The ‘Fifteen Guinea Special’ was the last main-line passenger train to be hauled by steam locomotive power on British Rail. It happened on Sunday 11th August 1968 – the day before the introduction of a steam ban. It was a special rail tour excursion train organised for the occasion to run from Liverpool via Manchester to Carlisle and back. It was pulled by four different steam locomotives in turn during the four legs of the journey plus two engines sharing the third, very demanding, last leg.
Why was it called the Fifteen Guinea Special you may ask! It was called that because of the high cost of tickets for the rail tour. 15 guineas were £15 15 shilling in pre-decimal British currency – and was the equivalent to £250 in 2016! Guinea prices were normally only used for luxury items or professional fees, but ticket prices had been inflated due to the high demand to travel on the last BR steam-hauled mainline train. The end of steam-hauled trains on British Railways was a turning point in the history of rail travel in Britain.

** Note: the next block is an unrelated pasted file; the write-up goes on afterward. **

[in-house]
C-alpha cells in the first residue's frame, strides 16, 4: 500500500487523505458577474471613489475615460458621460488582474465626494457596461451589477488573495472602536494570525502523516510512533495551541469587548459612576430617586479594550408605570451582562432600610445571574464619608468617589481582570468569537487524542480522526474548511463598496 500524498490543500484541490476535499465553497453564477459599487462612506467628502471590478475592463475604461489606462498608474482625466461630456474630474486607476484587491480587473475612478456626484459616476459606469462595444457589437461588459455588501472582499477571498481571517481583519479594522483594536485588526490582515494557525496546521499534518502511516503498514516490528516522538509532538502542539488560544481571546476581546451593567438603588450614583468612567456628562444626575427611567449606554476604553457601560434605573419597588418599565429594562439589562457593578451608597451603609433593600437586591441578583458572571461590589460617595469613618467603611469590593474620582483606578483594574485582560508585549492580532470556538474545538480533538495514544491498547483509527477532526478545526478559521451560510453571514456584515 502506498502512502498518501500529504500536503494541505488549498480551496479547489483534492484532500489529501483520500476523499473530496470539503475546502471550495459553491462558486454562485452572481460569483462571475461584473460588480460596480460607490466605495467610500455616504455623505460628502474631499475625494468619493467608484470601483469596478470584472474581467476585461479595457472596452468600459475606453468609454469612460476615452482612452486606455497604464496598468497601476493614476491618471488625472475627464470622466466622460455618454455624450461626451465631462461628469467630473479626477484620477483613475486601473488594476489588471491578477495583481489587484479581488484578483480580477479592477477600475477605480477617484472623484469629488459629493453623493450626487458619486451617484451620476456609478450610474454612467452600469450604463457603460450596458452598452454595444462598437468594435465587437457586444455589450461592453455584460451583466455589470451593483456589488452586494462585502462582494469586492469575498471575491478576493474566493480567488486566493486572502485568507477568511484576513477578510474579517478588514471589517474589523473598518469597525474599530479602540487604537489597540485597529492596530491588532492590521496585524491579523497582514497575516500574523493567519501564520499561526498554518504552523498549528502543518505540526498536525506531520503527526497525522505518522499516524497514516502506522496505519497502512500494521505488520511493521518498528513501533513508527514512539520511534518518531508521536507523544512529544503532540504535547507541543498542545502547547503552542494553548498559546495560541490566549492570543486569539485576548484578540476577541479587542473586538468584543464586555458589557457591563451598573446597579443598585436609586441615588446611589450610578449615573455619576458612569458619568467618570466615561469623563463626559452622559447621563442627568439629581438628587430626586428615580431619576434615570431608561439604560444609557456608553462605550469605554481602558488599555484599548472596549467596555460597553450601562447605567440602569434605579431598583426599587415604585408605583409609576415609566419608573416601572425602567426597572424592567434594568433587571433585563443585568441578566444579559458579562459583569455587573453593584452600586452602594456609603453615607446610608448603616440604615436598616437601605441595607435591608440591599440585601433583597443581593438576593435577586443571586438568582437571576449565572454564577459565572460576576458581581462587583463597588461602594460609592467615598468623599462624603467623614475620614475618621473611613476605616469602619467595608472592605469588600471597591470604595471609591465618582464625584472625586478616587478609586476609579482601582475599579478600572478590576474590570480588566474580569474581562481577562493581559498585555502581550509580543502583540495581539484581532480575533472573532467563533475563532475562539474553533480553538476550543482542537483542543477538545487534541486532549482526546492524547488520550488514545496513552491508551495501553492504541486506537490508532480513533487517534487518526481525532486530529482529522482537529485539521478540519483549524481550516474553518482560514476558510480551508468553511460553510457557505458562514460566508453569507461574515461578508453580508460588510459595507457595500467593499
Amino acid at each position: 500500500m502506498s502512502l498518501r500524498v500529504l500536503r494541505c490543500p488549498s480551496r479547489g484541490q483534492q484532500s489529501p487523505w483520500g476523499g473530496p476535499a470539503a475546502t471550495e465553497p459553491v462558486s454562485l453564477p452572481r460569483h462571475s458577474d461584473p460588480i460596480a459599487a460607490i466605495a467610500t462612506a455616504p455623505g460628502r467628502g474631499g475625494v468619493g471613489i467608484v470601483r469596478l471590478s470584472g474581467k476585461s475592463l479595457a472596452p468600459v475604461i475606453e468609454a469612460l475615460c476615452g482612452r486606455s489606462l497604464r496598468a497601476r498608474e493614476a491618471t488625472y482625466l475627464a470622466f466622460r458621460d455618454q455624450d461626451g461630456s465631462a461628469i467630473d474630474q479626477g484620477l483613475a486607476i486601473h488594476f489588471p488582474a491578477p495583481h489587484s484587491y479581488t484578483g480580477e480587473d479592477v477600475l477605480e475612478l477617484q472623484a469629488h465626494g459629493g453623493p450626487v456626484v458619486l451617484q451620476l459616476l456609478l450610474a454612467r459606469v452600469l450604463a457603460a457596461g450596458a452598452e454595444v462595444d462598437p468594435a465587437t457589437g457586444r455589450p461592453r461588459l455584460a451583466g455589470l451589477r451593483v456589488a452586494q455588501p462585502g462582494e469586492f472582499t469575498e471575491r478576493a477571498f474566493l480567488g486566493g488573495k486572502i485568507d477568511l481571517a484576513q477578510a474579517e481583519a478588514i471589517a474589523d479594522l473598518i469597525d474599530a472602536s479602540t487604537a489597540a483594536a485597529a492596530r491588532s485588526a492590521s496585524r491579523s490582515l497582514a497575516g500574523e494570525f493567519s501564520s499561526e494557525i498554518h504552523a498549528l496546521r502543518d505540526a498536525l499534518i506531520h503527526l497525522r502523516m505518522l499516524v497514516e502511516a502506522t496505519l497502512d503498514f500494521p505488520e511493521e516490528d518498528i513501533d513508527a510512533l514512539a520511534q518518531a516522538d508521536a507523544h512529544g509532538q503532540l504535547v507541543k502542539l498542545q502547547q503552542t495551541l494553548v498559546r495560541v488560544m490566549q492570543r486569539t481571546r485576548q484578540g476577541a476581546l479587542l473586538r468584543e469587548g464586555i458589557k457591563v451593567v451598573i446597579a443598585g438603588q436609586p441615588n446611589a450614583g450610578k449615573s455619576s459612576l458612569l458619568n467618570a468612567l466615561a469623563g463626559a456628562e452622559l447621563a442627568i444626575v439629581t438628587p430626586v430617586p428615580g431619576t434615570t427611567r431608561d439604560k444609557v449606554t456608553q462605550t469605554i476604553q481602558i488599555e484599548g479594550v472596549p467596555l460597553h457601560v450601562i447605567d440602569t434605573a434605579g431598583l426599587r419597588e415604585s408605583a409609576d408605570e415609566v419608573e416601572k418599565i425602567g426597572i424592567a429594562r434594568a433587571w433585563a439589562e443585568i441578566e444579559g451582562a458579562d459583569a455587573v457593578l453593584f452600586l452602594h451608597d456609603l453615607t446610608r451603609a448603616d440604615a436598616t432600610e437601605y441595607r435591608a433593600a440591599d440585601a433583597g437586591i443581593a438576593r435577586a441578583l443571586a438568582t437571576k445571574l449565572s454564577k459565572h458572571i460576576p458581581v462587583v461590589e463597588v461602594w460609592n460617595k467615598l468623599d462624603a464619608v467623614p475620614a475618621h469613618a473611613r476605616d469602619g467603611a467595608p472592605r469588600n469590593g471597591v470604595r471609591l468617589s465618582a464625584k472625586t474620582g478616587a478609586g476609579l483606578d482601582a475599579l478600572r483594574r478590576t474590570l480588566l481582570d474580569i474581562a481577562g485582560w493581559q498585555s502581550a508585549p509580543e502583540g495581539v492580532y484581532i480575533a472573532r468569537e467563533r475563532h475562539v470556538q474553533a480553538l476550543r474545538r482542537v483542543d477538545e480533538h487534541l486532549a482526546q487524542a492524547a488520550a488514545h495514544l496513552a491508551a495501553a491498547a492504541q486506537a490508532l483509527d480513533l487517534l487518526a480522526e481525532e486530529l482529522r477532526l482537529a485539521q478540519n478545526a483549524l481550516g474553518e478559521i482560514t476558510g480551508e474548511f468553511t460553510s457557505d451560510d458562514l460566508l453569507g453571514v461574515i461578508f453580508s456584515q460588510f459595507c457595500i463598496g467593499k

The BR steam ban was to be introduced the day after the rail tour, on 12th August 1968 and t This slight change was to enable ‘Oliver Cromwell’ to make one last positioning run back to Norwich and on to Diss for preservation. This was the last steam-hauled passenger train to be run by BR on its standard gauge network. Thereafter, all mainline trains in Britain would be hauled by either diesel or electric power. However – the ban did not apply to one mainline steam locomotive – the Flying Scotsman – due to Alan Pegler having secured a clause in the purchase contract when she was purchased from BR in 1963. After this, the only opportunity to view mainline steam locos in operation after the ban was to be on privately owned heritage railways and all but one of the locomotives that hauled the train were immediately purchased straight from service and passed into preservation.
Have a look at today’s other posting and see a little more about this very special journey.